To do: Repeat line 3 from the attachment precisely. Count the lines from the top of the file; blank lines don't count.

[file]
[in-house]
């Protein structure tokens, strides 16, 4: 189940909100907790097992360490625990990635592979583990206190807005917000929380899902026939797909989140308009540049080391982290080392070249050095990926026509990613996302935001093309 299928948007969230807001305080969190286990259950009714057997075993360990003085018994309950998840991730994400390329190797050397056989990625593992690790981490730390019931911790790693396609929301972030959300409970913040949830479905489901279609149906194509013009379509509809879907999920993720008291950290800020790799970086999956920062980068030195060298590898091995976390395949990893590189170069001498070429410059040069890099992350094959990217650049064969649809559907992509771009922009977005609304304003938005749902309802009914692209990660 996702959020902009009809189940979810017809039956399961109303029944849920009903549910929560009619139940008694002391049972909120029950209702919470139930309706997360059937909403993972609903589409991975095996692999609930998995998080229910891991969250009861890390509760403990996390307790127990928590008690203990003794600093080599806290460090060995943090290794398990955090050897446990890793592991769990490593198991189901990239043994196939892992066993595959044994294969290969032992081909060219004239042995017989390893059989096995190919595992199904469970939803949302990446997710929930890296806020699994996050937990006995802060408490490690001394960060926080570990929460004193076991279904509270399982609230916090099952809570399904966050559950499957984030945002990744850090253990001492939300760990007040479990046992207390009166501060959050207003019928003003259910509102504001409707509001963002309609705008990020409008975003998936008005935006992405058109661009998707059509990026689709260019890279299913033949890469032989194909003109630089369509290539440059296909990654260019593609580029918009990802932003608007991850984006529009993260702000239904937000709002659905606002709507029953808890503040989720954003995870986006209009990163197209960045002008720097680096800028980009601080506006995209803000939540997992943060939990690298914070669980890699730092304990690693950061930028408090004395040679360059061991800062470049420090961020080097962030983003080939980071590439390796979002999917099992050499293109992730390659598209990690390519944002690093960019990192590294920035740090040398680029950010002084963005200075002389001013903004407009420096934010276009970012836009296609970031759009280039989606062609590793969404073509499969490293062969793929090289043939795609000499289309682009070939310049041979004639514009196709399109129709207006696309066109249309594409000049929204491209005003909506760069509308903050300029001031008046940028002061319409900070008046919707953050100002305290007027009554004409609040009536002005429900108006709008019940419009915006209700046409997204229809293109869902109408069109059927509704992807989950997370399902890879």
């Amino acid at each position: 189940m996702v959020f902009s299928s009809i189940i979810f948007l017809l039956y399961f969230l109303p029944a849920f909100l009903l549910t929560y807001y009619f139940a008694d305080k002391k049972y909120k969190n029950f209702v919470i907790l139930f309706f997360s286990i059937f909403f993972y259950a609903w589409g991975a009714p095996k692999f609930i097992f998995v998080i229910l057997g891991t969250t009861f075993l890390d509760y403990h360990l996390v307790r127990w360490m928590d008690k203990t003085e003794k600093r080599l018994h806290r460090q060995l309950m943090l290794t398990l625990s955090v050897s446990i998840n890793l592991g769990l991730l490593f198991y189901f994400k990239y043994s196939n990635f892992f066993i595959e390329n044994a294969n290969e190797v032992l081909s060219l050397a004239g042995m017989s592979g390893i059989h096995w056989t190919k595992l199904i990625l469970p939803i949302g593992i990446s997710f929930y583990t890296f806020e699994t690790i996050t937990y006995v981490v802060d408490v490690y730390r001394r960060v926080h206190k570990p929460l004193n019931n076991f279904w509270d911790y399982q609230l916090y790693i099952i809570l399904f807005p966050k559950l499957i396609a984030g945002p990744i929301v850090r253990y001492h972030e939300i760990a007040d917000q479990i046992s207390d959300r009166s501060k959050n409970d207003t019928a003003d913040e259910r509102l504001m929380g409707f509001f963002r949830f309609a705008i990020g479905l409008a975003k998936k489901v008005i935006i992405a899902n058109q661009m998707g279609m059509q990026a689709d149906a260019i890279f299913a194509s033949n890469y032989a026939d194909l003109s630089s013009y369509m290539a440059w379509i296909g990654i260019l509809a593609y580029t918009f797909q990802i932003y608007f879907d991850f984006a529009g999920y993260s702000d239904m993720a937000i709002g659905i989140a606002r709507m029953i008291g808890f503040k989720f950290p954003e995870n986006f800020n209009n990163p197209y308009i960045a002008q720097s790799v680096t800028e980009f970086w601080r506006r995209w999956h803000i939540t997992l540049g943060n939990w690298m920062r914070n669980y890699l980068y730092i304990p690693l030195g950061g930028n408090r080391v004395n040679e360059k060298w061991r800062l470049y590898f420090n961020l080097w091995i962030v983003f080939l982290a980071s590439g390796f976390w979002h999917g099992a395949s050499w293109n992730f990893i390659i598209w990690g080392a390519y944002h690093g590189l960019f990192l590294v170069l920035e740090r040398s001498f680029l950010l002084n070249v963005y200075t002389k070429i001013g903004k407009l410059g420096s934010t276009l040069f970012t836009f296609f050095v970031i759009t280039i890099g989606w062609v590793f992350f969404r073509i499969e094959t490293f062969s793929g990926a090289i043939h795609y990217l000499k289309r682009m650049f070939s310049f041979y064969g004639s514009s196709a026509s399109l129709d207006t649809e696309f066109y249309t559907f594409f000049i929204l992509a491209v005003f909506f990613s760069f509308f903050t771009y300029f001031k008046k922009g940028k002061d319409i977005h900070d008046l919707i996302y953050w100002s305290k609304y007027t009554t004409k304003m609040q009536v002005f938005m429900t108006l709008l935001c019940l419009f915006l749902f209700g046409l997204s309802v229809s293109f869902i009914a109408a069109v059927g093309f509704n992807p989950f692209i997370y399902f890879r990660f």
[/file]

């Amino acid at each position: 189940m996702v959020f902009s299928s009809i189940i979810f948007l017809l039956y399961f969230l109303p029944a849920f909100l009903l549910t929560y807001y009619f139940a008694d305080k002391k049972y909120k969190n029950f209702v919470i907790l139930f309706f997360s286990i059937f909403f993972y259950a609903w589409g991975a009714p095996k692999f609930i097992f998995v998080i229910l057997g891991t969250t009861f075993l890390d509760y403990h360990l996390v307790r127990w360490m928590d008690k203990t003085e003794k600093r080599l018994h806290r460090q060995l309950m943090l290794t398990l625990s955090v050897s446990i998840n890793l592991g769990l991730l490593f198991y189901f994400k990239y043994s196939n990635f892992f066993i595959e390329n044994a294969n290969e190797v032992l081909s060219l050397a004239g042995m017989s592979g390893i059989h096995w056989t190919k595992l199904i990625l469970p939803i949302g593992i990446s997710f929930y583990t890296f806020e699994t690790i996050t937990y006995v981490v802060d408490v490690y730390r001394r960060v926080h206190k570990p929460l004193n019931n076991f279904w509270d911790y399982q609230l916090y790693i099952i809570l399904f807005p966050k559950l499957i396609a984030g945002p990744i929301v850090r253990y001492h972030e939300i760990a007040d917000q479990i046992s207390d959300r009166s501060k959050n409970d207003t019928a003003d913040e259910r509102l504001m929380g409707f509001f963002r949830f309609a705008i990020g479905l409008a975003k998936k489901v008005i935006i992405a899902n058109q661009m998707g279609m059509q990026a689709d149906a260019i890279f299913a194509s033949n890469y032989a026939d194909l003109s630089s013009y369509m290539a440059w379509i296909g990654i260019l509809a593609y580029t918009f797909q990802i932003y608007f879907d991850f984006a529009g999920y993260s702000d239904m993720a937000i709002g659905i989140a606002r709507m029953i008291g808890f503040k989720f950290p954003e995870n986006f800020n209009n990163p197209y308009i960045a002008q720097s790799v680096t800028e980009f970086w601080r506006r995209w999956h803000i939540t997992l540049g943060n939990w690298m920062r914070n669980y890699l980068y730092i304990p690693l030195g950061g930028n408090r080391v004395n040679e360059k060298w061991r800062l470049y590898f420090n961020l080097w091995i962030v983003f080939l982290a980071s590439g390796f976390w979002h999917g099992a395949s050499w293109n992730f990893i390659i598209w990690g080392a390519y944002h690093g590189l960019f990192l590294v170069l920035e740090r040398s001498f680029l950010l002084n070249v963005y200075t002389k070429i001013g903004k407009l410059g420096s934010t276009l040069f970012t836009f296609f050095v970031i759009t280039i890099g989606w062609v590793f992350f969404r073509i499969e094959t490293f062969s793929g990926a090289i043939h795609y990217l000499k289309r682009m650049f070939s310049f041979y064969g004639s514009s196709a026509s399109l129709d207006t649809e696309f066109y249309t559907f594409f000049i929204l992509a491209v005003f909506f990613s760069f509308f903050t771009y300029f001031k008046k922009g940028k002061d319409i977005h900070d008046l919707i996302y953050w100002s305290k609304y007027t009554t004409k304003m609040q009536v002005f938005m429900t108006l709008l935001c019940l419009f915006l749902f209700g046409l997204s309802v229809s293109f869902i009914a109408a069109v059927g093309f509704n992807p989950f692209i997370y399902f890879r990660f």